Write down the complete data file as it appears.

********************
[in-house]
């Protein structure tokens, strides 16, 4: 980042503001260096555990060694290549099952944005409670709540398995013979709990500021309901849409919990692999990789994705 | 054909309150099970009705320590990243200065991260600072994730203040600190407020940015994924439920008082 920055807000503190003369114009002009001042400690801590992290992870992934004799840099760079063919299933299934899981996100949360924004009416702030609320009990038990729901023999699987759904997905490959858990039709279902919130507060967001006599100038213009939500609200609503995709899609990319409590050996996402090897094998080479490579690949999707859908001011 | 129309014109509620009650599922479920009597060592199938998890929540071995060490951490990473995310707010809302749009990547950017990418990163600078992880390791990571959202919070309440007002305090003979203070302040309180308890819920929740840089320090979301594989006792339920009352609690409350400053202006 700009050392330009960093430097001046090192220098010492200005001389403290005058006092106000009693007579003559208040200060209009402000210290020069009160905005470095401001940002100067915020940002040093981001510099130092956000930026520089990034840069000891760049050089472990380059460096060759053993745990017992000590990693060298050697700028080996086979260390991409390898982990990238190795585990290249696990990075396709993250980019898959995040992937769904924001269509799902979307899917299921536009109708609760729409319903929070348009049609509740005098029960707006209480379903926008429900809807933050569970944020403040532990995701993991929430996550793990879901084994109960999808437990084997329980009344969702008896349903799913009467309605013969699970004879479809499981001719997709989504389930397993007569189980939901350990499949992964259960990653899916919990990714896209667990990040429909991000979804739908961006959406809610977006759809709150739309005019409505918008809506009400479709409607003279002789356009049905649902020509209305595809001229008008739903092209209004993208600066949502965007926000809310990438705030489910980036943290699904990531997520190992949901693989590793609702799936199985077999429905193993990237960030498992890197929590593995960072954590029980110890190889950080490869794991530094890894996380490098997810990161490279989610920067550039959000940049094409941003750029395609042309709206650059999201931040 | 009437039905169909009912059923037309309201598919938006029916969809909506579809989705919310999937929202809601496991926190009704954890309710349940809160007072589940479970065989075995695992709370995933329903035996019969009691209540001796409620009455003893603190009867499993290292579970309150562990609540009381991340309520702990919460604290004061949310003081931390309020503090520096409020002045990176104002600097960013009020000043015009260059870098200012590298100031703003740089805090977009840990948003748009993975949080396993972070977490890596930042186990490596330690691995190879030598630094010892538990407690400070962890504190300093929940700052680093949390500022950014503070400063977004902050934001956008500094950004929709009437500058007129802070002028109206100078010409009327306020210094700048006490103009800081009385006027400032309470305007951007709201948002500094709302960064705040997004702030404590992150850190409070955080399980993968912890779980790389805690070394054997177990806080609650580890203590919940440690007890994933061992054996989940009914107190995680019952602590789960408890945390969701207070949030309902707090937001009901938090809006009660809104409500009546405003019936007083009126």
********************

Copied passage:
[in-house]
């Protein structure tokens, strides 16, 4: 980042503001260096555990060694290549099952944005409670709540398995013979709990500021309901849409919990692999990789994705 | 054909309150099970009705320590990243200065991260600072994730203040600190407020940015994924439920008082 920055807000503190003369114009002009001042400690801590992290992870992934004799840099760079063919299933299934899981996100949360924004009416702030609320009990038990729901023999699987759904997905490959858990039709279902919130507060967001006599100038213009939500609200609503995709899609990319409590050996996402090897094998080479490579690949999707859908001011 | 129309014109509620009650599922479920009597060592199938998890929540071995060490951490990473995310707010809302749009990547950017990418990163600078992880390791990571959202919070309440007002305090003979203070302040309180308890819920929740840089320090979301594989006792339920009352609690409350400053202006 700009050392330009960093430097001046090192220098010492200005001389403290005058006092106000009693007579003559208040200060209009402000210290020069009160905005470095401001940002100067915020940002040093981001510099130092956000930026520089990034840069000891760049050089472990380059460096060759053993745990017992000590990693060298050697700028080996086979260390991409390898982990990238190795585990290249696990990075396709993250980019898959995040992937769904924001269509799902979307899917299921536009109708609760729409319903929070348009049609509740005098029960707006209480379903926008429900809807933050569970944020403040532990995701993991929430996550793990879901084994109960999808437990084997329980009344969702008896349903799913009467309605013969699970004879479809499981001719997709989504389930397993007569189980939901350990499949992964259960990653899916919990990714896209667990990040429909991000979804739908961006959406809610977006759809709150739309005019409505918008809506009400479709409607003279002789356009049905649902020509209305595809001229008008739903092209209004993208600066949502965007926000809310990438705030489910980036943290699904990531997520190992949901693989590793609702799936199985077999429905193993990237960030498992890197929590593995960072954590029980110890190889950080490869794991530094890894996380490098997810990161490279989610920067550039959000940049094409941003750029395609042309709206650059999201931040 | 009437039905169909009912059923037309309201598919938006029916969809909506579809989705919310999937929202809601496991926190009704954890309710349940809160007072589940479970065989075995695992709370995933329903035996019969009691209540001796409620009455003893603190009867499993290292579970309150562990609540009381991340309520702990919460604290004061949310003081931390309020503090520096409020002045990176104002600097960013009020000043015009260059870098200012590298100031703003740089805090977009840990948003748009993975949080396993972070977490890596930042186990490596330690691995190879030598630094010892538990407690400070962890504190300093929940700052680093949390500022950014503070400063977004902050934001956008500094950004929709009437500058007129802070002028109206100078010409009327306020210094700048006490103009800081009385006027400032309470305007951007709201948002500094709302960064705040997004702030404590992150850190409070955080399980993968912890779980790389805690070394054997177990806080609650580890203590919940440690007890994933061992054996989940009914107190995680019952602590789960408890945390969701207070949030309902707090937001009901938090809006009660809104409500009546405003019936007083009126």